Anyway back to the Duck... I came up with an idea to cast Donald Duck in the role of Icarus Duck set to Wagner's music of the Ride of the Valkyries. Some of you might know it as the helicopter theme from Apocalypse Now. Donald wants to impress Princess Daisy Duck but feels small compared to the other majestic birds like swans and cranes. So he tries to top them flying up to the sun. Big mistake. You know the rest.
This is also featured as one of the bonus features on the Fantasia box set. Disney animator, Terry Naughton helped storyboard this sequence. (CLICK TO ENLARGE)
These were completed in the pre-digital age with pastels and grease pencils. The storyboards were pinned with pushpins to a 4x8 sheet of cork board and hung on the wall. You pitched the story using a 3 foot long wooden "pitch" stick.
Friday, July 6, 2012
When I wrote Directing the Story: Professional Storytelling Techniques for Live Action and Animation, I had a problem. I had all of these storytelling ideas that I wanted to demonstrate but each time I was coming up with generic examples because there was no context for the ideas. Then I thought, WHAT IF I created a storyboard for the book? That way I could demonstrate the concepts in the context of a real story so you could see how they worked.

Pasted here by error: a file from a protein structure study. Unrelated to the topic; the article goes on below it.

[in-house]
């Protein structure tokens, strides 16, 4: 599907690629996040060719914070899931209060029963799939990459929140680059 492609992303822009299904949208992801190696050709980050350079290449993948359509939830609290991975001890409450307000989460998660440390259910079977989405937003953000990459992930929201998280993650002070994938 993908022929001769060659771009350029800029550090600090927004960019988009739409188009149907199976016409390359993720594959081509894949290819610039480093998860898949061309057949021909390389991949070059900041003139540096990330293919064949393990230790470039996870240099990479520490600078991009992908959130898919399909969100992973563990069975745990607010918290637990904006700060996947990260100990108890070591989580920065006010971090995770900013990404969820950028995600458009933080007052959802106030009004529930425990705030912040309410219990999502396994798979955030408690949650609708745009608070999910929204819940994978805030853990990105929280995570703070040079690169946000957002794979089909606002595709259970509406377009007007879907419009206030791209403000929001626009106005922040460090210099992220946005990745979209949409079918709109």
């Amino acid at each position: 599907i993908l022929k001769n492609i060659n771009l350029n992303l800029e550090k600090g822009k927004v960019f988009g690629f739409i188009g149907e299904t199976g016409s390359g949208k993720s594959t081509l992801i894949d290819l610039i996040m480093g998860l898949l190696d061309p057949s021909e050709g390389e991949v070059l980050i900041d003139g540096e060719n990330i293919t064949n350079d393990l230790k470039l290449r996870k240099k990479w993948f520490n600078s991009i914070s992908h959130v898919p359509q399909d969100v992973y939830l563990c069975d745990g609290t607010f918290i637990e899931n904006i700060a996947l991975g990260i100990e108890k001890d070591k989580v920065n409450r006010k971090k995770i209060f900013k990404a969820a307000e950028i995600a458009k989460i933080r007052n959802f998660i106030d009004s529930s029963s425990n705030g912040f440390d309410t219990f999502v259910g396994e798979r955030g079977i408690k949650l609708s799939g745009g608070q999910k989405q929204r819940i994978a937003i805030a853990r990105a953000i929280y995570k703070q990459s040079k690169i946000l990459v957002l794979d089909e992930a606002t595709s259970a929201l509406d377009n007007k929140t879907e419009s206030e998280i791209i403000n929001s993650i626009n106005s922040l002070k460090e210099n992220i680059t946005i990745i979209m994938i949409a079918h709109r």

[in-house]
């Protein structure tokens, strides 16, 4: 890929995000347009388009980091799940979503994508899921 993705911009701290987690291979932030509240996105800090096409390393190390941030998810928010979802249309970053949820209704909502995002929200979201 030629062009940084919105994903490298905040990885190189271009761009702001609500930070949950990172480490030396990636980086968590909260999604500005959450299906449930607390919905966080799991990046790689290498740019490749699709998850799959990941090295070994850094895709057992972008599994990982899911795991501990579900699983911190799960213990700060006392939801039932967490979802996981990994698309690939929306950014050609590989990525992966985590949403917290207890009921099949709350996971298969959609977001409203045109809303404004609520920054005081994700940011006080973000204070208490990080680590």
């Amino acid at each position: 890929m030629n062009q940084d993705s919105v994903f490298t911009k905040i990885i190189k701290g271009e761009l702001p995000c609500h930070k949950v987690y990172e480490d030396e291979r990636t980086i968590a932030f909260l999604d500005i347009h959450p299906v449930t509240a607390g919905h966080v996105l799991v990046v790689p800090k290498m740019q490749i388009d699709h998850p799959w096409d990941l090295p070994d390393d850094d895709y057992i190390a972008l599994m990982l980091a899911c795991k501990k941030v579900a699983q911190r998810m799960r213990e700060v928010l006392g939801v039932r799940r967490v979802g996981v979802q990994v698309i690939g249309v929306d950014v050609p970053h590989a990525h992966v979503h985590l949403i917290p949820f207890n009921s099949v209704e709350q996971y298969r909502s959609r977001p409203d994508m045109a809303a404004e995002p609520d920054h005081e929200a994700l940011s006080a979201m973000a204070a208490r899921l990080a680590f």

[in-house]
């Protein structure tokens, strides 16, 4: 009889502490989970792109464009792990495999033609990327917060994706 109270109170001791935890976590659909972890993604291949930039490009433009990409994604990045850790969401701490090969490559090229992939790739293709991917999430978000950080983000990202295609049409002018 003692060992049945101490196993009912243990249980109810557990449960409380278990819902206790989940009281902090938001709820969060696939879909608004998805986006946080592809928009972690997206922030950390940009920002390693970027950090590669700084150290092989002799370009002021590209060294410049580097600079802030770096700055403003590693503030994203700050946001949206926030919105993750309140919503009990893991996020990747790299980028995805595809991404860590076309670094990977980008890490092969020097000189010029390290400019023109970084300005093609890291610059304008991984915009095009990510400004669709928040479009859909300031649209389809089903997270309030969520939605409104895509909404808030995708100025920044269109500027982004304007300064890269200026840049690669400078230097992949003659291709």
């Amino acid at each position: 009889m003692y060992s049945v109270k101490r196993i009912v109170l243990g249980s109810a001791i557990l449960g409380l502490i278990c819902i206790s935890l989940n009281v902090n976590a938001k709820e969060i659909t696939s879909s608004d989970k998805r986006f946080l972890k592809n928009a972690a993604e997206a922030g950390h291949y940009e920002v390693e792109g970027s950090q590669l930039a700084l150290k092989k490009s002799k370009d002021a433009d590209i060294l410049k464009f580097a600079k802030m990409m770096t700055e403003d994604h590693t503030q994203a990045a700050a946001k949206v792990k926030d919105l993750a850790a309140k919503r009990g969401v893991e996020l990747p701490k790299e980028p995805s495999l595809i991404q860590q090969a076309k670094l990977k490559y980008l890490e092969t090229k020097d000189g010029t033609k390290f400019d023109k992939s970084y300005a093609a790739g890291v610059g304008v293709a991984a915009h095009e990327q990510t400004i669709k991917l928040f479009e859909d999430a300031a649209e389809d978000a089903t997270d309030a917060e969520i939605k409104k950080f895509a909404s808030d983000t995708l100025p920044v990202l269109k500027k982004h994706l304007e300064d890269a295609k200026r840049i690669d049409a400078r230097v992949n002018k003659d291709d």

Luckily, I had already created some stories and I chose a story called Dumb Love which was kind of like Romeo and Juliet meets Hatfield's and McCoy's but with monsters. Having a real story made it really easy to come up with demonstration lessons and I think a more valuable learning experience.
Here's some of the storyboards from Dumb Love. (CLICK TO ENLARGE)
Wednesday, July 4, 2012
Which Doctor? This was a small project that was created to combine 2D character animation with 3D back in the 1980's. I was using one of the first 3D programs ever created at Dr. Alexander Shure's NYIT Computer Graphics Lab by Garland Stern's to model the backgrounds. The user interface was a UNIX command line and to create 3D objects you had to input the 3D coordinates for each point. A box would consist of 8 points. For spheres you had to use pi. Simple renders would take minutes for a simple piece of furniture. You guys don't know how easy you have it now.